…says N110bn judiciary budget inadequate
Chief Justice of Nigeria (CJN), Justice Tanko Muhammad yesterday tasked judges of lower courts on the need for a fast and prompt justice delivery system.
The CJN, who spoke at the virtual opening of the 2020 All Nigeria Judges’ Conference for judges of lower courts, at the National Judicial Institute (NJI), Abuja, expressed concerns over what he called delay in Nigeria’s justice delivery system.
The conference is having the theme: “The Role of Lower Courts in Promoting Justice and Good Governance in Nigeria.” Justice Muhammad, however, called for a thorough and comprehensive reform of the country’s judicial system to ensure access to justice at affordable costs and within a reasonable time. According to him, “The delay in our justice delivery system has been a source of great concern to me, as it must be to you all.
“This unacceptable situation inevitably dictates the need for a thorough and comprehensive reform of our justice sector to ensure access to justice at affordable costs and within a reasonable time.” He added that given the constitutional role of the judiciary, it was important that citizens enjoyed easy access to courts. “This will help them ventilate their grievances and have their cases adjudicated upon,” he said.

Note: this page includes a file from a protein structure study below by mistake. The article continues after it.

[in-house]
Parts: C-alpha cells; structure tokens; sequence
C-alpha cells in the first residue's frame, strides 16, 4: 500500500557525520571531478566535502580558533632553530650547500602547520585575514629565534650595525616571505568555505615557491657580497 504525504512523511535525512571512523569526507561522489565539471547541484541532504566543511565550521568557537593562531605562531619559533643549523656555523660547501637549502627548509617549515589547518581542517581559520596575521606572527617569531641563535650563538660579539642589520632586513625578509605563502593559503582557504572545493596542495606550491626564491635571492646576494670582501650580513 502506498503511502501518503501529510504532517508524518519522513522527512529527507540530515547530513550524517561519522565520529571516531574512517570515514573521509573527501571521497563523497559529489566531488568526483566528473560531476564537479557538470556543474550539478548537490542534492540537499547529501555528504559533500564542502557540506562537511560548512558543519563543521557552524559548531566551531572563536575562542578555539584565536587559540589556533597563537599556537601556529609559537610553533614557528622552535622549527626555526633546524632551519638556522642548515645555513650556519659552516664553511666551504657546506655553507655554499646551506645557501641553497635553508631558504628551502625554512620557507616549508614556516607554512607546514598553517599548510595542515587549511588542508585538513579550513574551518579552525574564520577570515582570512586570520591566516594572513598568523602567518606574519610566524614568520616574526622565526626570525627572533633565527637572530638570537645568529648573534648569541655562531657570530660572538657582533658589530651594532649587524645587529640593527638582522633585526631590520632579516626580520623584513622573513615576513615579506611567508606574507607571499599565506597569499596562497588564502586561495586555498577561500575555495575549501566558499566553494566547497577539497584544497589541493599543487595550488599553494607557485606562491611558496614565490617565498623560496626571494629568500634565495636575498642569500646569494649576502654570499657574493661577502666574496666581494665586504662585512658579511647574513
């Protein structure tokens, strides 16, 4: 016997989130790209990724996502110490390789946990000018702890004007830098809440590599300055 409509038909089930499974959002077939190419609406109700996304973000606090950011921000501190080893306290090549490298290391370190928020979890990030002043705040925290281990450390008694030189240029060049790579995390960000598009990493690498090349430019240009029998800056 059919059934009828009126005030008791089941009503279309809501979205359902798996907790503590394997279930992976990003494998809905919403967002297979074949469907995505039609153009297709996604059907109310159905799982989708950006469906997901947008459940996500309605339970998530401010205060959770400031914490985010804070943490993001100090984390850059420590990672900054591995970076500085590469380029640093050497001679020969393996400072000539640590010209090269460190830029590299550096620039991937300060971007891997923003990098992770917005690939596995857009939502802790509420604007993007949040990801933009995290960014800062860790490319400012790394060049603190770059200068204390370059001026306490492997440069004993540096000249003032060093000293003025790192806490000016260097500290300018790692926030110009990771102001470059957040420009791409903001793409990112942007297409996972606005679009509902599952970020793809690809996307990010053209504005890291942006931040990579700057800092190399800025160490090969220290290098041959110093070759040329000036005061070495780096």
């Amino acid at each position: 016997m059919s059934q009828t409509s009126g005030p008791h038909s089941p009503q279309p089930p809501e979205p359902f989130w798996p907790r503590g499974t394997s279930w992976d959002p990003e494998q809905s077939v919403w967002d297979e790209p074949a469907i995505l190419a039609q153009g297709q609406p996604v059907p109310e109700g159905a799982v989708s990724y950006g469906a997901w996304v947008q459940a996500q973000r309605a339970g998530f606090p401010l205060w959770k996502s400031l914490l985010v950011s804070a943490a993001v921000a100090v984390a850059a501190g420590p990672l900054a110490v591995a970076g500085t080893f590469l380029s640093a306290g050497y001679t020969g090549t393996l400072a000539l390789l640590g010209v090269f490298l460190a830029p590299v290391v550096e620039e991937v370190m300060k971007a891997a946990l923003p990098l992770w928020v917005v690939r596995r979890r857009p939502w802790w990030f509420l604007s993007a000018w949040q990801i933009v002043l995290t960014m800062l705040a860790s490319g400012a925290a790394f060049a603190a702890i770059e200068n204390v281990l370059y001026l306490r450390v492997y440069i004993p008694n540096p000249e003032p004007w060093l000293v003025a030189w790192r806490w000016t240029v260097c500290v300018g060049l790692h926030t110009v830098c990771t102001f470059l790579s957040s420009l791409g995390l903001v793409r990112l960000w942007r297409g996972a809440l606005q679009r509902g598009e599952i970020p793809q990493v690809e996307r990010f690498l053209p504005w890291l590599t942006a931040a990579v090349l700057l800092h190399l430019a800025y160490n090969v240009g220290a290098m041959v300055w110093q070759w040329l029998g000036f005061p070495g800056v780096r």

In her own welcome address, the Administrator of the Institute, Justice Rosaline Bozimo (rtd), said that the biennial conference had always served as an avenue for stock-taking by judges of the lower courts all over the country.
She added that it had also provided a platform to strategise on the means of adopting global best practices to meet critical challenges in the dispensation of justice to all in the country.
The Administrator further noted that the lower courts remained an everpresent and enduring necessity to all Nigerians. “The judiciary, as the third arm of government, has a very important role to play in the enthronement of the rule of law, even to the people at the grassroots.
“It is the duty of the judiciary to administer justice, according to the law, to all and sundry, whether high or low, rich or poor; public and private institutions as well as individuals and government, without fear or favour, affection or ill-will,” she stated.